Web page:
Tuesday, May 21, 2013

When "Silence" Means "We Care"

Look at this building!

You're looking across one of the busiest areas in Helsinki: in back of you is Kamppi, the main bus terminal and on the other side of the yellow building is the main Helsinki Central Station.  Thousands of people walk through this square every day. (You can see the brown building far to the right.)

What is this oddly-shaped building doing in such a prominent spot?

I heard about this building from Lindsay Whorton, another Fulbright grantee, who came here to experience the atmosphere and simply enjoy the peace and quiet.  She told me this building has another purpose -  to provide social services to anyone who needs it - right here in the middle of the busiest part of town.  Free.

Seriously?  I needed to see it for myself.

When I arrived (in a room adjacent to this space), there were four or five people standing around interested in my arrival but busy in their work.  They were of varying ages and looks - one looked conservative, one looked edgy, one was young, another was middle aged. I asked the edgy, middle-aged man if I could enter the, "Silent Church" and he said, "Sure.  Go ahead."

I walked into this room - this exquisite room - and it was silent.  Of course.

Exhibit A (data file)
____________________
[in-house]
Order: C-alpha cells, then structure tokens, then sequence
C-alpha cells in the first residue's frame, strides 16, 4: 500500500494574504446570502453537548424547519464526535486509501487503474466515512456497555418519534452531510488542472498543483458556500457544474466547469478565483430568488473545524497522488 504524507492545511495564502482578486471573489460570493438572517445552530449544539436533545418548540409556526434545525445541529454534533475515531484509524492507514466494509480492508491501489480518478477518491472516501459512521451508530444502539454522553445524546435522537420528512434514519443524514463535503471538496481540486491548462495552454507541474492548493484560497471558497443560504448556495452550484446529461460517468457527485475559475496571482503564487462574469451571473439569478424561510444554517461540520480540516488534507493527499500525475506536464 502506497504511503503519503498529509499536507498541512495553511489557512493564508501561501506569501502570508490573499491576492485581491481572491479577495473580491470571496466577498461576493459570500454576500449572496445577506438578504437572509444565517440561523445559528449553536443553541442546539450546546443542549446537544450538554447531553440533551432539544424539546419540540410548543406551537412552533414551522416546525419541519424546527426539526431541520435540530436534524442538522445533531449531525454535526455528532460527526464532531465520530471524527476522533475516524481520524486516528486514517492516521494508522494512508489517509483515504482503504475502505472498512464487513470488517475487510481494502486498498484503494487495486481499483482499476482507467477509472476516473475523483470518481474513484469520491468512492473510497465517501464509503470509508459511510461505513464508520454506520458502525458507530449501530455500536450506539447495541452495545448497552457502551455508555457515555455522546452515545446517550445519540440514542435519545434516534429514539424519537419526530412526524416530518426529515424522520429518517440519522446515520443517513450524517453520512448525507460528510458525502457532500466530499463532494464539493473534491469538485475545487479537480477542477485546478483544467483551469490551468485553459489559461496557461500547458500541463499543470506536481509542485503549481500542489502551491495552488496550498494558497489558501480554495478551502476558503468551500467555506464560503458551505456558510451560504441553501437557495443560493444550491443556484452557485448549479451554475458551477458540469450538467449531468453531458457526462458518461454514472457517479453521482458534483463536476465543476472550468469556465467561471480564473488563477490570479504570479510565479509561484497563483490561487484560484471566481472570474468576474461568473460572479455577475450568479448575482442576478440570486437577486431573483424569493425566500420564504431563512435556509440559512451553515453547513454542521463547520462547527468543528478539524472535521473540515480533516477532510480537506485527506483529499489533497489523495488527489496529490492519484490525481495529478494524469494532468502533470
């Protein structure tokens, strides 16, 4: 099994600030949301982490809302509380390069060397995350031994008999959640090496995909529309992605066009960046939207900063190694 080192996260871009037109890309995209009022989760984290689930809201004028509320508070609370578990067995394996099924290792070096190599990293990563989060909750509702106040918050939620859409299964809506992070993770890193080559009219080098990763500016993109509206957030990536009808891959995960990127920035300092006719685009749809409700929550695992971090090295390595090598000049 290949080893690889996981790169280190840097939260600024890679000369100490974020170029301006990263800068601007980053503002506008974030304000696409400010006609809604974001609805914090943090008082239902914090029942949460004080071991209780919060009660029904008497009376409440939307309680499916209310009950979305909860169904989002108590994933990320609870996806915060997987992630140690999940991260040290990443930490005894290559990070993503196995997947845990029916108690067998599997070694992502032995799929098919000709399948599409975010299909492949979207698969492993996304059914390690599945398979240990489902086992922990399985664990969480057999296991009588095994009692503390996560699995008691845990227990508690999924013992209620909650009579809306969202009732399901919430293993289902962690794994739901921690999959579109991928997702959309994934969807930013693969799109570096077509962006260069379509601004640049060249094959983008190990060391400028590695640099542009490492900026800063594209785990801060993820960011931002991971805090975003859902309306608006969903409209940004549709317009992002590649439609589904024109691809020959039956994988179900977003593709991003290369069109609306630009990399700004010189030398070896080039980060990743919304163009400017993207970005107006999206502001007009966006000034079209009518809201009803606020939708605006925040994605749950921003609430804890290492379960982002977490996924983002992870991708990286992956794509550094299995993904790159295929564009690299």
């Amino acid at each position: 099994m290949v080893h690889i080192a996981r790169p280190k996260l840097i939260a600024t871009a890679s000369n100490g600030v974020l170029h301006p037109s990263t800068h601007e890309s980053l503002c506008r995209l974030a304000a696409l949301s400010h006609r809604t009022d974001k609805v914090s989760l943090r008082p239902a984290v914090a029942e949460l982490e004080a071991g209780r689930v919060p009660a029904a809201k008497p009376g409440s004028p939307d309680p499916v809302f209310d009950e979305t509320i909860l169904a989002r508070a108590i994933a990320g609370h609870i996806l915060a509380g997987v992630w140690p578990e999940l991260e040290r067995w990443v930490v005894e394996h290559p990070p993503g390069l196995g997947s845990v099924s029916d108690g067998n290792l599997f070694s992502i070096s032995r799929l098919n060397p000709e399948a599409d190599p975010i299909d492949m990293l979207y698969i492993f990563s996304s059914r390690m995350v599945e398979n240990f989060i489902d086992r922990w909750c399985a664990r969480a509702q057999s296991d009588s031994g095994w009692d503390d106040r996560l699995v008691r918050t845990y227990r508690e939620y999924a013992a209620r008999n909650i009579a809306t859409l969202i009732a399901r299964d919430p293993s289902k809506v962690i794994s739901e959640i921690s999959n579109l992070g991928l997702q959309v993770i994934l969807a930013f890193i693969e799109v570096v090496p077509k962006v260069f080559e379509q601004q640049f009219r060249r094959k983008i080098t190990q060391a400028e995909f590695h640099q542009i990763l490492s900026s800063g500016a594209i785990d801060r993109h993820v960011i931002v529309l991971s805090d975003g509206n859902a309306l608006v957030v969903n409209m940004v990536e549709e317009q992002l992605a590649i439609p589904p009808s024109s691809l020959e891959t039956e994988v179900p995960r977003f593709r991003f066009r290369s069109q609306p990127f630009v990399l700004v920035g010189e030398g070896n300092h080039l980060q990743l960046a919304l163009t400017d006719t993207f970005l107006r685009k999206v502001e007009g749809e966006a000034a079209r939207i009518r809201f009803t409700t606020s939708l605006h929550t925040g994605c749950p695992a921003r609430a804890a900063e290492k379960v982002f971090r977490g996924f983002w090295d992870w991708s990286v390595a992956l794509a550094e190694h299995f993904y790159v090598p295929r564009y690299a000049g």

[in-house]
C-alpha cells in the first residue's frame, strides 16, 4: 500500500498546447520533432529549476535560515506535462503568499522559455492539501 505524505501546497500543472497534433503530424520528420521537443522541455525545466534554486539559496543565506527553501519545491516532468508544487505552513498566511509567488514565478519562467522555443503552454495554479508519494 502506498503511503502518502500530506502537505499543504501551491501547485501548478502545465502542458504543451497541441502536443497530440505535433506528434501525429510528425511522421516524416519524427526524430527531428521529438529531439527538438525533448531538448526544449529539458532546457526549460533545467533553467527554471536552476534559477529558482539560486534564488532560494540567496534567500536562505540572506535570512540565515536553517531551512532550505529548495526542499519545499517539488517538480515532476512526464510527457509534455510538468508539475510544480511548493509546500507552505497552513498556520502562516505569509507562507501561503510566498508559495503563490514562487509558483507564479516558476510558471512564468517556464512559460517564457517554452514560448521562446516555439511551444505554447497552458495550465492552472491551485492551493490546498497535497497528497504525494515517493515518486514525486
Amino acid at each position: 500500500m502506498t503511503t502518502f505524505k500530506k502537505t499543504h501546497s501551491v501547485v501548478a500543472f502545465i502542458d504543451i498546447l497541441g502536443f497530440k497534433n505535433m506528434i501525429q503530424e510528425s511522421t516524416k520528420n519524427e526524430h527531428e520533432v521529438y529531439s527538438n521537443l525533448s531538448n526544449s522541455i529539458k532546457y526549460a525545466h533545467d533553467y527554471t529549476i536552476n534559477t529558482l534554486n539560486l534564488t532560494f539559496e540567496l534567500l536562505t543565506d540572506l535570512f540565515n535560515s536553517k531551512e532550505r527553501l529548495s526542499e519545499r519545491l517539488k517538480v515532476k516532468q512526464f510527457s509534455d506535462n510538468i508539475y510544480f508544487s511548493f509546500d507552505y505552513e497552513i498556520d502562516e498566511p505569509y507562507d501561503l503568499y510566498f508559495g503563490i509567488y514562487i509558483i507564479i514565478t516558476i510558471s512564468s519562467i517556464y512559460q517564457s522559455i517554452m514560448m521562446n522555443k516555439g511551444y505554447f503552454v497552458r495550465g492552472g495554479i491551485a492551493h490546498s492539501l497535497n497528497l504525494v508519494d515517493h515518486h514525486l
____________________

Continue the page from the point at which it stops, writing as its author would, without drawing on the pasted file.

I didn't sit.  I just observed.  And enjoyed it.  

It was fabulous. 

 I've learned throughout my travels that Finns realize that most people, if not all, need help at some point in their lives, and this includes not only physical and financial help but psychological and spiritual help, as well.  When I walked back to the outer room I approached the man "with the edge" and asked him about how they provide social services here.

He said they provide time with social workers and/or church workers for anyone who walks in the door and needs it.  Sometimes people need short conversations and sometimes they need longer conversations, but the interactions (and assistance) are always free, one never needs an appointment, and the person in need may remain anonymous.  The conversations can be as long as the person needs them to be. 

Right here, in the middle of town - open 365 days a year  - the help is here even when everything else in Helsinki is closed.

Thank you for setting a new standard for excellence in mental health care, Finland.

This building is affectionately called the "Silent Church," or, Kampin Kaapeli, and in 2010 it won the International Architectural Award.

1 comment: